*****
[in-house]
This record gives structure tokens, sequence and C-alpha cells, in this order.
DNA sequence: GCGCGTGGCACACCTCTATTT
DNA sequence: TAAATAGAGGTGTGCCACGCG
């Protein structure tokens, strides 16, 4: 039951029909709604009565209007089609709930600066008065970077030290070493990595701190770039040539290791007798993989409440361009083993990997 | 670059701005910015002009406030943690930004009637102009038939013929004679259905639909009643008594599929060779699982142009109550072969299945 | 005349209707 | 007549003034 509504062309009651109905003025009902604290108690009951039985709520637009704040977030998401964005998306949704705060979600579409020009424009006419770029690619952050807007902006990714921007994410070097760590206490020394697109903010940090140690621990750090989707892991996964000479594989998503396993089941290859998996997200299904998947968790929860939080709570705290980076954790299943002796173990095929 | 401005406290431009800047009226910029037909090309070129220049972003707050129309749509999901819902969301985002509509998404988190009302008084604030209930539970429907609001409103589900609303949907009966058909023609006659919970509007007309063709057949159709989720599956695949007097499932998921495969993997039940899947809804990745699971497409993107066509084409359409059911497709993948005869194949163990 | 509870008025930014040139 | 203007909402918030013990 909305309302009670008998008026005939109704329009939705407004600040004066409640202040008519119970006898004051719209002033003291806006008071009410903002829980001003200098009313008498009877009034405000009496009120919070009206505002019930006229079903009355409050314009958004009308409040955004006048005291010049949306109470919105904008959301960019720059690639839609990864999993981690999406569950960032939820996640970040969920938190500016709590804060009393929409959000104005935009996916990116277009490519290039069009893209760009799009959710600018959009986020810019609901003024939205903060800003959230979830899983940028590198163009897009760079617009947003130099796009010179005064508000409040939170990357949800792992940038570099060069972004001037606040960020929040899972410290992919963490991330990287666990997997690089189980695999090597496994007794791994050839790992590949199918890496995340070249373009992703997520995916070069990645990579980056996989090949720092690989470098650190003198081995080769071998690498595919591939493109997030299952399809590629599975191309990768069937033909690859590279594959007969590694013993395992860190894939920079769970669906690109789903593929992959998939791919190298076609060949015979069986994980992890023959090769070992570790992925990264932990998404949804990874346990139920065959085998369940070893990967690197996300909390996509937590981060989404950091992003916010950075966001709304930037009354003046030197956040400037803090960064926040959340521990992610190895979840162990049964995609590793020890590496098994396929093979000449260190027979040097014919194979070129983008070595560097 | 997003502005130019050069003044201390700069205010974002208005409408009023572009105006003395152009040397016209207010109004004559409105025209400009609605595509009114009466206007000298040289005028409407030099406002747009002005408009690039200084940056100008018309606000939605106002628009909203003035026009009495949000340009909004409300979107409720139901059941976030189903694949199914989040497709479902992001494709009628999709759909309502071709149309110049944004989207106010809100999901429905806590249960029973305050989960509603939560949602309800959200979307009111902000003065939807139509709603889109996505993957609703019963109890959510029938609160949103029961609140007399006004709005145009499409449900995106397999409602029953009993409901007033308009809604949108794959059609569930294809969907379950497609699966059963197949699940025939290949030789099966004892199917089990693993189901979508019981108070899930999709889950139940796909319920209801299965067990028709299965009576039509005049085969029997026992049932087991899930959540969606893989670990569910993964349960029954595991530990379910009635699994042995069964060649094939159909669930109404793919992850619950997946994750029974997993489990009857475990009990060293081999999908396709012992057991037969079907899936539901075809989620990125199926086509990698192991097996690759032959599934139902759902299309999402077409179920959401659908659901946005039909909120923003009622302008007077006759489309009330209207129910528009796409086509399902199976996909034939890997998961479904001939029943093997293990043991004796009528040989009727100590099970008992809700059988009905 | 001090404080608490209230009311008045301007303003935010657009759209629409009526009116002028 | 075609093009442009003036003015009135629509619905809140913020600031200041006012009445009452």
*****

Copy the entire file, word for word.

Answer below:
[in-house]
This record gives structure tokens, sequence and C-alpha cells, in this order.
DNA sequence: GCGCGTGGCACACCTCTATTT
DNA sequence: TAAATAGAGGTGTGCCACGCG
């Protein structure tokens, strides 16, 4: 039951029909709604009565209007089609709930600066008065970077030290070493990595701190770039040539290791007798993989409440361009083993990997 | 670059701005910015002009406030943690930004009637102009038939013929004679259905639909009643008594599929060779699982142009109550072969299945 | 005349209707 | 007549003034 509504062309009651109905003025009902604290108690009951039985709520637009704040977030998401964005998306949704705060979600579409020009424009006419770029690619952050807007902006990714921007994410070097760590206490020394697109903010940090140690621990750090989707892991996964000479594989998503396993089941290859998996997200299904998947968790929860939080709570705290980076954790299943002796173990095929 | 401005406290431009800047009226910029037909090309070129220049972003707050129309749509999901819902969301985002509509998404988190009302008084604030209930539970429907609001409103589900609303949907009966058909023609006659919970509007007309063709057949159709989720599956695949007097499932998921495969993997039940899947809804990745699971497409993107066509084409359409059911497709993948005869194949163990 | 509870008025930014040139 | 203007909402918030013990 909305309302009670008998008026005939109704329009939705407004600040004066409640202040008519119970006898004051719209002033003291806006008071009410903002829980001003200098009313008498009877009034405000009496009120919070009206505002019930006229079903009355409050314009958004009308409040955004006048005291010049949306109470919105904008959301960019720059690639839609990864999993981690999406569950960032939820996640970040969920938190500016709590804060009393929409959000104005935009996916990116277009490519290039069009893209760009799009959710600018959009986020810019609901003024939205903060800003959230979830899983940028590198163009897009760079617009947003130099796009010179005064508000409040939170990357949800792992940038570099060069972004001037606040960020929040899972410290992919963490991330990287666990997997690089189980695999090597496994007794791994050839790992590949199918890496995340070249373009992703997520995916070069990645990579980056996989090949720092690989470098650190003198081995080769071998690498595919591939493109997030299952399809590629599975191309990768069937033909690859590279594959007969590694013993395992860190894939920079769970669906690109789903593929992959998939791919190298076609060949015979069986994980992890023959090769070992570790992925990264932990998404949804990874346990139920065959085998369940070893990967690197996300909390996509937590981060989404950091992003916010950075966001709304930037009354003046030197956040400037803090960064926040959340521990992610190895979840162990049964995609590793020890590496098994396929093979000449260190027979040097014919194979070129983008070595560097 | 997003502005130019050069003044201390700069205010974002208005409408009023572009105006003395152009040397016209207010109004004559409105025209400009609605595509009114009466206007000298040289005028409407030099406002747009002005408009690039200084940056100008018309606000939605106002628009909203003035026009009495949000340009909004409300979107409720139901059941976030189903694949199914989040497709479902992001494709009628999709759909309502071709149309110049944004989207106010809100999901429905806590249960029973305050989960509603939560949602309800959200979307009111902000003065939807139509709603889109996505993957609703019963109890959510029938609160949103029961609140007399006004709005145009499409449900995106397999409602029953009993409901007033308009809604949108794959059609569930294809969907379950497609699966059963197949699940025939290949030789099966004892199917089990693993189901979508019981108070899930999709889950139940796909319920209801299965067990028709299965009576039509005049085969029997026992049932087991899930959540969606893989670990569910993964349960029954595991530990379910009635699994042995069964060649094939159909669930109404793919992850619950997946994750029974997993489990009857475990009990060293081999999908396709012992057991037969079907899936539901075809989620990125199926086509990698192991097996690759032959599934139902759902299309999402077409179920959401659908659901946005039909909120923003009622302008007077006759489309009330209207129910528009796409086509399902199976996909034939890997998961479904001939029943093997293990043991004796009528040989009727100590099970008992809700059988009905 | 001090404080608490209230009311008045301007303003935010657009759209629409009526009116002028 | 075609093009442009003036003015009135629509619905809140913020600031200041006012009445009452």